Reverse osmosis gurgling after use

maryann0625October 9, 2008

I've just replaced countertops and sinks in my kitchen, including replacing the RO faucet to fit in with my new decor. The under-sink tank and the cartridges were not changed. The original faucet was an air gap faucet, and the new one is not -- they said they could adapt a non-air gap faucet to work since the air gap faucet was not available in the color and size I needed. Now we hear gurgling after every use of the RO faucet. After running 16 ounces of water, the gurgling continues for 10 to 12 minutes, and it is audible throughout the kitchen unless we close the drain to muffle the sound. Running enough water to fill a coffee pot causes the gurgling sound to go on for a long time. Culligan never told me that I would have this gurgling problem. Is it likely that this is because of the non-air gap faucet? Any thoughts on whether this can be remediated? Or do we just retrain ourselves to close the drain after running the RO? :)

Thanks for any advice anyone may have for me.

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Airgap faucets may be a code requirement to prevent cross-contamination of your potable water. I would look into that first and get it corrected if necessary.

The gurgling is normal. It is the sound of the waste water running to drain when the RO is making water. With the new sink the drain connection may be in a different place and the sound more noticeable.

    Bookmark   October 9, 2008 at 10:37AM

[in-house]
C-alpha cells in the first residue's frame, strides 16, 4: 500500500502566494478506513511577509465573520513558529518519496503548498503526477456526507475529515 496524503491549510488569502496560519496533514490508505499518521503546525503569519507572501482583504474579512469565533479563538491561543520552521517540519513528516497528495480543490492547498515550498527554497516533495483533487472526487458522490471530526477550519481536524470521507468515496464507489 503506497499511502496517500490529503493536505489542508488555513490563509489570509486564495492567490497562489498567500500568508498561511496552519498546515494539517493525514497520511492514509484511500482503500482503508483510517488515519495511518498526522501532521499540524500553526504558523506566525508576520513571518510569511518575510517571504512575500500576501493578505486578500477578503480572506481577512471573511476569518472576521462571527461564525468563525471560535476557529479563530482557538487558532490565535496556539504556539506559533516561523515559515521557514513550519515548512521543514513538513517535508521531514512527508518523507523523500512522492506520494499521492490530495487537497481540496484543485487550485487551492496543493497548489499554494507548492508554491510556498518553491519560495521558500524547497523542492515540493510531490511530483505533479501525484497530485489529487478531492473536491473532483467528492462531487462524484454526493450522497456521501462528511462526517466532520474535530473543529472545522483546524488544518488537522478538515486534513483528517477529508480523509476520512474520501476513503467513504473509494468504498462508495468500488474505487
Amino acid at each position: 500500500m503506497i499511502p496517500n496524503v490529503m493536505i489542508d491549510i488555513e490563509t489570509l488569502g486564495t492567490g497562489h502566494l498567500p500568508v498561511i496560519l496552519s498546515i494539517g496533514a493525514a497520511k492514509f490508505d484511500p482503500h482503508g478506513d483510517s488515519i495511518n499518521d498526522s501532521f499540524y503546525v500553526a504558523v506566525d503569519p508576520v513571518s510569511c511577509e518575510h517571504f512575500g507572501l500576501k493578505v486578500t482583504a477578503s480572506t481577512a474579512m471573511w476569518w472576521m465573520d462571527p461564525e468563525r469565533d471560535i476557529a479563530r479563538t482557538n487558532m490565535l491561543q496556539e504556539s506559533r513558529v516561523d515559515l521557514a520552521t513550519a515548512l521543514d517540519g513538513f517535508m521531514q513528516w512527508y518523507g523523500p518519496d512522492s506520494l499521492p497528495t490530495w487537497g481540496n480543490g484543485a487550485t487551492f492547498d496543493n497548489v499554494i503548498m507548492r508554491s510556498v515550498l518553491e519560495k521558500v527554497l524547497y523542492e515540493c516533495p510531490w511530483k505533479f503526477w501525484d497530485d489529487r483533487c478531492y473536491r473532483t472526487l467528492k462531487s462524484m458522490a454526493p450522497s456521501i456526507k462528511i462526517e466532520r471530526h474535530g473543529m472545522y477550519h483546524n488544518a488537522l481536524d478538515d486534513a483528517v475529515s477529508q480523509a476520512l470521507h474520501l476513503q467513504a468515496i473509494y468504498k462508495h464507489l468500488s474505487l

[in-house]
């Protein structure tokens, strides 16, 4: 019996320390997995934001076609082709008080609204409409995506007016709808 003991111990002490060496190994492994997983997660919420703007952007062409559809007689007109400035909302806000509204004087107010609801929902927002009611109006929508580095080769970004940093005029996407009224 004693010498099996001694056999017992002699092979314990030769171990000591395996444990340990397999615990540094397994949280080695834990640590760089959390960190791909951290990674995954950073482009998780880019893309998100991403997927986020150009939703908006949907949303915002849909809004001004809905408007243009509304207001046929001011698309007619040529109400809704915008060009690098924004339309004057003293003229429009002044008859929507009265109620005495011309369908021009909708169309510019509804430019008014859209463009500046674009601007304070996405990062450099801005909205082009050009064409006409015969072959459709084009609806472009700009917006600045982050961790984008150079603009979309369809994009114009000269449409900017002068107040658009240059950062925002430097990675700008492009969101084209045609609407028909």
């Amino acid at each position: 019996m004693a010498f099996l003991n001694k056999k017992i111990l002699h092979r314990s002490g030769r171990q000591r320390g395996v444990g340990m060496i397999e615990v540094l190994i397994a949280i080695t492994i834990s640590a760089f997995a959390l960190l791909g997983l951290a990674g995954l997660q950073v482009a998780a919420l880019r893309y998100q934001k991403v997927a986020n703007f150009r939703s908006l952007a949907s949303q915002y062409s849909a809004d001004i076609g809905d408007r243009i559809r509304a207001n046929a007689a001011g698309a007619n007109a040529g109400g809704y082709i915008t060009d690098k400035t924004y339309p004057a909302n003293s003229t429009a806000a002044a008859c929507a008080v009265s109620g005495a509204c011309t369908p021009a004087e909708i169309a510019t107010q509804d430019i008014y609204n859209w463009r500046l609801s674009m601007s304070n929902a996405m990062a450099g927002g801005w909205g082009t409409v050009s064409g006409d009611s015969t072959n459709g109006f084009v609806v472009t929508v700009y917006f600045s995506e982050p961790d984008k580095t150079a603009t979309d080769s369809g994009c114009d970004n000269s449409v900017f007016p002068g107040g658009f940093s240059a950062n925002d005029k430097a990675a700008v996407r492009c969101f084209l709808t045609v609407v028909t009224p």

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Thanks, justalurker. I'll look into this and see if I can find out what the codes are.

    Bookmark   October 9, 2008 at 12:27PM
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I suspect the air gap was required because it was there originally. I've seen many RO installations that have a non air gap faucet when code clearly calls for an air gap faucet. When questioned, the installers are reported to say "it's OK" and if/when inspected the plumbing inspectors say "NO WAY".

An air gap faucet is a safety requirement not just required for the fun of it. There is no down side using an air gap faucet when it is not required but it can be dangerous using a non air gap faucet. That's why most quality RO units come with an air gap faucet now days. Cheap, anonymous ROs tend to come with non air gap faucets.

I am curious, who said "they could adapt a non-air gap faucet to work"? Was it a licensed plumber or a Culligan employee?

    Bookmark   October 9, 2008 at 5:26PM
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It was the Culligan employee. Can you tell me how it's "dangerous" not to use an air gap faucet? I'd like to have a better understanding of this, explained in layman's terms. Thanks for your interest, justalurker.

    Bookmark   October 9, 2008 at 10:21PM
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An air gap is a separation between potable water and a drain. In the air gap faucet, the discharge line from the ro is connected to 1/4" barbed fitting on the faucet. It then "drips" from above into a 3/8" tubing which connects to the sink plumbing. The air gap is the distanct (space) from the 1/4" to the 3/8"

If there is a garbage disposal, the drain saddle clamp should be mounted above the cross over line from the disposal.

    Bookmark   October 9, 2008 at 10:37PM
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In layman's terms an air gap prevents cross-contamination between the drain and your potable water. Lots of nasty things live in your drain and the connecting sewer that you don't want to be drinking.

Google is your friend and here's a little light reading... click here to read about air gaps in plumbing

    Bookmark   October 9, 2008 at 11:29PM
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